Elegant delegation is when we’re able to delegate a task that frees us up to focus on higher value activities whilst at the same time we provide a stretch for the person we delegate to. An example could be tracking the project’s budget. To the PM this might be just another task, but to a junior member of the team, who has never been trusted with tracking a project budget before, it might be both motivating and enlightening.


2. Improving emotional intelligence


Emotional intelligence is another important area, which project managers, often unknowingly, need coaching on.

EQ or emotional intelligence encompasses the ability to recognize and manage our own and other people’s emotions, which for a project manager is imperative, because it’s people who make projects happen. It’s essential that project managers know how to motivate a team member, handle situations of conflict and build strong relationships of trust with the stakeholders.

Coaching is a great tool for helping people increase their emotional intelligence, because it helps to raise awareness of how they feel, how they behave and what effect they have on others. An important part of emotional intelligence is the ability to empathize and being able to walk in someone else’s shoes. To strengthen this ability, project managers must make it a habit to see the situation from the other person’s point of view and to ask “what does it feel like to be the other person right now?” If in doubt, there are neat ways in which they can ask.

To further strengthen their emotional intelligence muscle, project managers must practice the art of rapport building with the people they work with.

As the deepest rapport comes when interests, beliefs and values are matched, they should find out what they have in common with the other person and engage at that level. This is best done through one-to-one conversations, which are much more personal than group meetings. Not only can coaches help project managers free up time to build relationships, they can also help them to connect better with the person in front of them. One of the ways to do so is to match and mirror a person’s body language, but the most effective way is probably to learn to listen.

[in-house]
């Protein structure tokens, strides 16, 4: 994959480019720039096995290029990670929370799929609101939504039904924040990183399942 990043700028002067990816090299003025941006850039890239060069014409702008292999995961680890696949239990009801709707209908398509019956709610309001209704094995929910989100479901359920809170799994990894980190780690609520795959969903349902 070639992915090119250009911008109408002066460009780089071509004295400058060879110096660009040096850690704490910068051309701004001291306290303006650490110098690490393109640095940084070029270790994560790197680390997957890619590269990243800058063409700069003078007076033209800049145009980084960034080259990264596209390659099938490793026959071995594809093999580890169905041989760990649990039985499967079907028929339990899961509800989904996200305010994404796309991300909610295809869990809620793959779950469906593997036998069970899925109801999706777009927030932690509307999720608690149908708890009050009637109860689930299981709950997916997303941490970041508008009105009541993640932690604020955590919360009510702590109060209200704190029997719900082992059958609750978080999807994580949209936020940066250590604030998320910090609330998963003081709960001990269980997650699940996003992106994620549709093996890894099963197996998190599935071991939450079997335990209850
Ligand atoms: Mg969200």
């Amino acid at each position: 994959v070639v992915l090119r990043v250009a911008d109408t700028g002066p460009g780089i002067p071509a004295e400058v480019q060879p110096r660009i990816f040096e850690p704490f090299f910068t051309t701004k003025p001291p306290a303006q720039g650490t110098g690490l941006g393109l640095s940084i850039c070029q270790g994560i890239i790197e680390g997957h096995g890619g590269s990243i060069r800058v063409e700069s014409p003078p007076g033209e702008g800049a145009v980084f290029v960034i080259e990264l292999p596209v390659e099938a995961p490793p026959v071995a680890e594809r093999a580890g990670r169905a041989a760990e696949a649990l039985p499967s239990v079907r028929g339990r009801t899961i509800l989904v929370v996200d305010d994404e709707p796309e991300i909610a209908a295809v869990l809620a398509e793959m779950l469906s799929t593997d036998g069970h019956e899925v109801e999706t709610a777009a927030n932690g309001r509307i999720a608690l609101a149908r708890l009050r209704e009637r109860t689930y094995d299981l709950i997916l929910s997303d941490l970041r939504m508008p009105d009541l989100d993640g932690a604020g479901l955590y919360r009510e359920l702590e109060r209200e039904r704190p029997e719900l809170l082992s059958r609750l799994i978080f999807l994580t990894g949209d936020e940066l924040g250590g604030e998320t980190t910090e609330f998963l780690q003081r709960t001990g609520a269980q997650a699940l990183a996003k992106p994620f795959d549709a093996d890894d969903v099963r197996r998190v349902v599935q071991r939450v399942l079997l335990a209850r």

The ability to build rapport and understand people will get easier if project managers learn to tune into people and to focus on what they are really saying. In contrast to hearing, which is an automatic reflex, active listening takes effort and requires that people put their own internal mind-chatter aside and concentrate on the person who is speaking.

To practice listening at the highest possible level, we have to fully focus on the person in front of us instead of considering what we want to say next. In this state of heightened awareness it will become much clearer what the person is really trying to say. We can further maintain our focus on the other person by repeating and paraphrasing their words and by avoiding interrupting them.


3. Learning to engage the team through collaborative planning

Many project managers feel that they have to know it all and do it all, and that it’s their job to instruct team members and tell them what to do. But we live in a world where no one can know it all and where it’s not the job of the project manager to simply instruct others.